For the second time in less than a year, Northeastern Oklahoma A&M College has received a $2 million Department of Education Title III grant to help serve Native American students.
The grant will provide funding to develop three programs for online degrees: hospitality management, early childhood education and criminal justice. These programs were identified, based on projected growth statistics from the Oklahoma Employment Security Division and through discussions with local tribes.
"What we have proposed to do through the grant application is to bring these three degree programs 100 percent online, and that will be in addition to our on-campus options that have proven very successful," said NEO A&M President Dr. Jeff Hale.
Hale said the program is not limited to Native American students, but Native American students will be the focus.
NEO was selected because there is ample opportunity for students to earn bachelor's degrees online through area four -year schools in those fields.
A survey conducted in Fall 2010 found that 95 percent of NEO students have reliable access to the Internet and 77 percent have access ontheir cellular phone or other mobile device. Students majoring in the identified programs indicated a strong preference for online courses.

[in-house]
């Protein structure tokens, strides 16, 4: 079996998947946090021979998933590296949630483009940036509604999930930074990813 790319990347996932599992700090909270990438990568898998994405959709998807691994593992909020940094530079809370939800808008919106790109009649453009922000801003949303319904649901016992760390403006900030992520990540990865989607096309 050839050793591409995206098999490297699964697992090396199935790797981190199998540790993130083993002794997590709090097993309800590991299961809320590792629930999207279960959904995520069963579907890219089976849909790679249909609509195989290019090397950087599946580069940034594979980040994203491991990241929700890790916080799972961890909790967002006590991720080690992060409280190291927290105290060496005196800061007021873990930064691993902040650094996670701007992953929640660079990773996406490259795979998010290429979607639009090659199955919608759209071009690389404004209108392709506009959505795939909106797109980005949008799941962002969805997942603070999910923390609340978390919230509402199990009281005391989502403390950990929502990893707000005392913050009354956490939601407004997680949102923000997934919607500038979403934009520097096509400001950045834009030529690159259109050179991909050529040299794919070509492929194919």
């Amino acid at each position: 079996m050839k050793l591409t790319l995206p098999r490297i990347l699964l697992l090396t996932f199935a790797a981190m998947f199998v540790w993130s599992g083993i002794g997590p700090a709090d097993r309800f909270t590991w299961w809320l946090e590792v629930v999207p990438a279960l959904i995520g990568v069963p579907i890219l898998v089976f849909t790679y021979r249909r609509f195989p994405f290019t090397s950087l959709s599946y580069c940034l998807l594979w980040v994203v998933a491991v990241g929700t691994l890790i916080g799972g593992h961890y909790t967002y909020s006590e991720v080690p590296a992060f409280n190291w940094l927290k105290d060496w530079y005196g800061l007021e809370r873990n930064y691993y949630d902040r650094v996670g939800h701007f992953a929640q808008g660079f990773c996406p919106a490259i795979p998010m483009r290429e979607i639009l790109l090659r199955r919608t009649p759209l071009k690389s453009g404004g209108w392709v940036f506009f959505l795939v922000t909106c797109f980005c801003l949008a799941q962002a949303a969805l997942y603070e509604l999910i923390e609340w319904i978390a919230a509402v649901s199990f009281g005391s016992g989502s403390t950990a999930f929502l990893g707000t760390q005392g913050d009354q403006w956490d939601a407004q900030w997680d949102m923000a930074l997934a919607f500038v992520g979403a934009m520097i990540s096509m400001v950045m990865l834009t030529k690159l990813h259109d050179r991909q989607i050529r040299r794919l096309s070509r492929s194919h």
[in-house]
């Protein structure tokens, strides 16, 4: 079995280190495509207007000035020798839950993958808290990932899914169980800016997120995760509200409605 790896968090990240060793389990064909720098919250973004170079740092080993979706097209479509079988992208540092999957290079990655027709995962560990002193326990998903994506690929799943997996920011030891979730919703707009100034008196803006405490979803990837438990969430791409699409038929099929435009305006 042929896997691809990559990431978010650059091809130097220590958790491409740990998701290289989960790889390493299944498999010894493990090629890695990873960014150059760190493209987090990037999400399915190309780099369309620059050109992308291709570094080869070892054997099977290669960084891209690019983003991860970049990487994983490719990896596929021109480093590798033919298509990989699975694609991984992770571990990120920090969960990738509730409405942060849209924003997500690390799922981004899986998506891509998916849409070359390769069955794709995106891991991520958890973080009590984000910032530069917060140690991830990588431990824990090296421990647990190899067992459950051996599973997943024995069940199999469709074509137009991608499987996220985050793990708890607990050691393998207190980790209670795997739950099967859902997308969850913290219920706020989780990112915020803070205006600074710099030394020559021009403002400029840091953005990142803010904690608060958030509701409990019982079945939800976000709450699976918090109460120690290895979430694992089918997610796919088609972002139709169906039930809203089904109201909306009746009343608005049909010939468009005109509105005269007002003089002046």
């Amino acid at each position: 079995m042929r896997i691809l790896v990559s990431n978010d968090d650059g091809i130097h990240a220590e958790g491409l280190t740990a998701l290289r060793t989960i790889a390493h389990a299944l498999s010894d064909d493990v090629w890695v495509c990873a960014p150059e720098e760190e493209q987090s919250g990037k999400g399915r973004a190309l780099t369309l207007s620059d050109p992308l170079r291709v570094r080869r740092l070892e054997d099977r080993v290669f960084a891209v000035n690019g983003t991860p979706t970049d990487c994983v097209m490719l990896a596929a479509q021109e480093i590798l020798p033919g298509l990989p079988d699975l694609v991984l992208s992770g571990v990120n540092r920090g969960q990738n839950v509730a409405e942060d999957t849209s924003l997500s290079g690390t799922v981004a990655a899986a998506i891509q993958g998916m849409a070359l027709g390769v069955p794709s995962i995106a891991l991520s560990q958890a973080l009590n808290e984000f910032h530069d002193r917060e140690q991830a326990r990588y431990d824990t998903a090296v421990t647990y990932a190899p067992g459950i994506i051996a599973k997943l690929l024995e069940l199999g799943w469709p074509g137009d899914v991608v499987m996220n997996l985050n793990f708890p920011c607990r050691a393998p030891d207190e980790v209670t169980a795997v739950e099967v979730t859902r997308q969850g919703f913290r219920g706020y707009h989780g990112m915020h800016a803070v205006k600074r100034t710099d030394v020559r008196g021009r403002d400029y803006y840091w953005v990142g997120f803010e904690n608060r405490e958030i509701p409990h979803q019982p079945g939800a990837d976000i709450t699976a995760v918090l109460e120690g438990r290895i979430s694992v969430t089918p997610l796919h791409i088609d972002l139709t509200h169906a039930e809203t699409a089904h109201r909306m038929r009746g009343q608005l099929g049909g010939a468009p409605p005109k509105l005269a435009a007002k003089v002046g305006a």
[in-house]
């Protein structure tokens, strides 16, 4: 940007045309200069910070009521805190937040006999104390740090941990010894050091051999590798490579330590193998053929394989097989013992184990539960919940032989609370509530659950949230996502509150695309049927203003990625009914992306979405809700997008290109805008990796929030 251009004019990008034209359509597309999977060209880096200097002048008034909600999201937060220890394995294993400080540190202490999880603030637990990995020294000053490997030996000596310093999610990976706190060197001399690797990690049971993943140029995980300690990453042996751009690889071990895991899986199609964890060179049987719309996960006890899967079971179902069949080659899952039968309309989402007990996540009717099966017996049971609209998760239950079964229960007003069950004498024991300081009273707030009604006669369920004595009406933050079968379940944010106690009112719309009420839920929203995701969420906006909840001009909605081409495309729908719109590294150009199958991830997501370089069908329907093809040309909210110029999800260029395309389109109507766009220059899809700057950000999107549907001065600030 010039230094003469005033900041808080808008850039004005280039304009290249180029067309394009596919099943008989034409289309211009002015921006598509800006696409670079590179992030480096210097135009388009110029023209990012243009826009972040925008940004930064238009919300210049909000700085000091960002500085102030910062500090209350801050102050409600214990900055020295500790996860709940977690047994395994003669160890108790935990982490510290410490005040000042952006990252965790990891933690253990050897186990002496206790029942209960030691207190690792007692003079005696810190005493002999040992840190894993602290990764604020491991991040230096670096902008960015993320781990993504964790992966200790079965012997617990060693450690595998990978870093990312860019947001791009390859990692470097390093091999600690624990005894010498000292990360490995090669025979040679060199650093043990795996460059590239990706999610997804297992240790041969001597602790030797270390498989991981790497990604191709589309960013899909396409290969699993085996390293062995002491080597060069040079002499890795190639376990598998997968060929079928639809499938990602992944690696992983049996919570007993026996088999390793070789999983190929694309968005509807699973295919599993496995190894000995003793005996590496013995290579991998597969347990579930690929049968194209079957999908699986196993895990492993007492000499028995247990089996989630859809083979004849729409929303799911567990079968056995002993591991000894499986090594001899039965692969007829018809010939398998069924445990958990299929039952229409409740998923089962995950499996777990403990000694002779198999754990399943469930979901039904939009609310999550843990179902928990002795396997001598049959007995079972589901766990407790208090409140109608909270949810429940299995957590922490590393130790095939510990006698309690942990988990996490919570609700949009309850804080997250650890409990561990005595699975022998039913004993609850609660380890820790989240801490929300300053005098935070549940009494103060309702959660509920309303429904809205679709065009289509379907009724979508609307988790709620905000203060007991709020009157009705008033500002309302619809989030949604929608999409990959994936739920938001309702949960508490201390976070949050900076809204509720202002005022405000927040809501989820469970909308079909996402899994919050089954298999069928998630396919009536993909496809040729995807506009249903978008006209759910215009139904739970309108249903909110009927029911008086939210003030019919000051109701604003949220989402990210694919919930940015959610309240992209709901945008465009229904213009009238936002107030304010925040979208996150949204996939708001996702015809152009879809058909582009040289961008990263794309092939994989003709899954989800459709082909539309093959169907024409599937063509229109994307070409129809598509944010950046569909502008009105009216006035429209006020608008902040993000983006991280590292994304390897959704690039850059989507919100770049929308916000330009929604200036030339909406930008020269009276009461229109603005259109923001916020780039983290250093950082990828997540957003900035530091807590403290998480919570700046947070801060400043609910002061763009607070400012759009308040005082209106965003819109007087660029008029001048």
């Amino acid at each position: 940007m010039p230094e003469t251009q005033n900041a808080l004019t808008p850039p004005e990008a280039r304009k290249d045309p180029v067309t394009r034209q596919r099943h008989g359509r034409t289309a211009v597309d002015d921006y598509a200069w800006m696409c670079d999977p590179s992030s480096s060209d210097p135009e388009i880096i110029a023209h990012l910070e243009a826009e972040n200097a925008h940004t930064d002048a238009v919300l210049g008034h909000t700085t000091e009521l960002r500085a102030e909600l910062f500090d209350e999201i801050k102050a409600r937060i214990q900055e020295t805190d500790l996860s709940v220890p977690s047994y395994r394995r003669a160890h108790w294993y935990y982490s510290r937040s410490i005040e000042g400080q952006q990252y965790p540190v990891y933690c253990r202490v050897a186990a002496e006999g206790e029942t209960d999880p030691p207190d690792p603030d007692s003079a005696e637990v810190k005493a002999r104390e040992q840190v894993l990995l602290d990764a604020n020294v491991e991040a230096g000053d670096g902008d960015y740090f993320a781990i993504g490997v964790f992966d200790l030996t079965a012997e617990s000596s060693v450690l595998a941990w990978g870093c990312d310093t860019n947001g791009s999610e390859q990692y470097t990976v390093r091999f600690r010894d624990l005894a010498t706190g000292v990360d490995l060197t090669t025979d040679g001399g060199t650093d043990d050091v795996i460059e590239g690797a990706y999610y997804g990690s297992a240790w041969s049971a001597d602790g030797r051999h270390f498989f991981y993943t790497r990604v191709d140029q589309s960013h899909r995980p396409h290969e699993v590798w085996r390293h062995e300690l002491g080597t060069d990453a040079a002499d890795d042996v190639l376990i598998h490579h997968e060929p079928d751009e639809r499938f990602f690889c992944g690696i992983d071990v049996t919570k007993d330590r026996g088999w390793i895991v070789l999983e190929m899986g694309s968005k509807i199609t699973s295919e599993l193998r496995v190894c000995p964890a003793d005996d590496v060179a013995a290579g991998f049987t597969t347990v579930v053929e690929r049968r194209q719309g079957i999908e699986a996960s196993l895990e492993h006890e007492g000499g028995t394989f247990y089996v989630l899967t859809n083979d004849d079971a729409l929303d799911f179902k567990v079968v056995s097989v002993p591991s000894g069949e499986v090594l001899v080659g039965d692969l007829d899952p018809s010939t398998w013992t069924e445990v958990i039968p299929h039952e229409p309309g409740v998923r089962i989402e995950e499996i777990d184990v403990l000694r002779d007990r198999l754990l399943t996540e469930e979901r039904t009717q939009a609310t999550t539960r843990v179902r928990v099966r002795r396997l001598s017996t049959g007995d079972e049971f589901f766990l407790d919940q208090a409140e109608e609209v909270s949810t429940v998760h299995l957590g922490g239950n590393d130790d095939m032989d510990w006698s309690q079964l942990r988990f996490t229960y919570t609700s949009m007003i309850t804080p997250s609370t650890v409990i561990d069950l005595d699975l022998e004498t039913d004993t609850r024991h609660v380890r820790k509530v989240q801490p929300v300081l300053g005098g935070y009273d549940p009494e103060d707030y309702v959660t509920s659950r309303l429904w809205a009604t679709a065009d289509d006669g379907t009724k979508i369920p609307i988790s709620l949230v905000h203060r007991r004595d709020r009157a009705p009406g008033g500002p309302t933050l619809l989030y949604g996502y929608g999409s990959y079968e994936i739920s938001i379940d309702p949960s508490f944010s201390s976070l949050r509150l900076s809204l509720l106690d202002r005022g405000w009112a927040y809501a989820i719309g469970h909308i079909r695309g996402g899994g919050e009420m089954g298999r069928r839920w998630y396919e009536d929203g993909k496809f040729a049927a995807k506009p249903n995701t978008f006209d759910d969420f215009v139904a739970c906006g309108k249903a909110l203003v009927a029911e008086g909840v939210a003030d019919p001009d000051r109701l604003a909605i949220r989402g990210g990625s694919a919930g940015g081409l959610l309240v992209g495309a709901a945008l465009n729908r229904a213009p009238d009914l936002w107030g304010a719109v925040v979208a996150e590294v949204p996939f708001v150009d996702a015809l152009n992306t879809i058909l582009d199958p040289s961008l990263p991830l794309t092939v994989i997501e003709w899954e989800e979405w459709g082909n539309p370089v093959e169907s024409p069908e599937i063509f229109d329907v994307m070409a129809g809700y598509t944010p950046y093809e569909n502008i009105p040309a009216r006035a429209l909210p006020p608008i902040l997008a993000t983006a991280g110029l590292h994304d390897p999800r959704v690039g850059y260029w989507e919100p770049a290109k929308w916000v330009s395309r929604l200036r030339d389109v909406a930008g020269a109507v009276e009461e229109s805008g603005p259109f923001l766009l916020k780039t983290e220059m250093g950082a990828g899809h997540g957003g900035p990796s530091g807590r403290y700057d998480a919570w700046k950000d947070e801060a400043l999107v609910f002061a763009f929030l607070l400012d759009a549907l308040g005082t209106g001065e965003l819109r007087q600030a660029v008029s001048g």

The grant will fund professional development of faculty and will allow the school to hire three full-time staff: distance education developer, online technology specialist and project analyst/assistant, as well as a program director.
Laptop computers and tablet devices will be utilized.
"Our intent is to be able to make new technology, whether it be the Ipads or the smart phones, more readily available to our student andfaculty populations," Hale said. "When you think about the possibilities created via a $2,000,000 grant, I think the College and local tribes can cover a great deal of important technology."
Hale received word of the grant from the office of Congressman Dan Boren.
"They informed us that NEO was going to be one of a select few colleges and universities in the United States to receive another $2 million Title III grant," Hale said.
Southeastern Oklahoma State University in Durant is the only other school in the state to receive the grant.
"I am pleased that NEO will receive this funding to improve its services to Native American students," Boren said in a statement. "A fifth of NEO's students are Native American, and the vast majority of these students are recipients of Pell Grants. This funding will help NEO increase its capacity to serve Native American and low-income students through a program named ‘Merging Tradition and Technology to Create Access to High-Demand Careers."
"This program tailors classes to fit the specific needs of these students, who are an integral part of Northeastern Oklahoma," Boren said.
No bricks or mortar will be used with the new project,unlike the previous Title III grant.
In October 2010, NEO A&M was one of only seven schools nationwide to receive a Title III grant, which was used to establish a Native American Success and Cultural Center on campus.
"I think it is wonderful that Northeastern Oklahoma A&M College and the tribes can partner together again," said John Froman, Chief of the Peoria Tribe.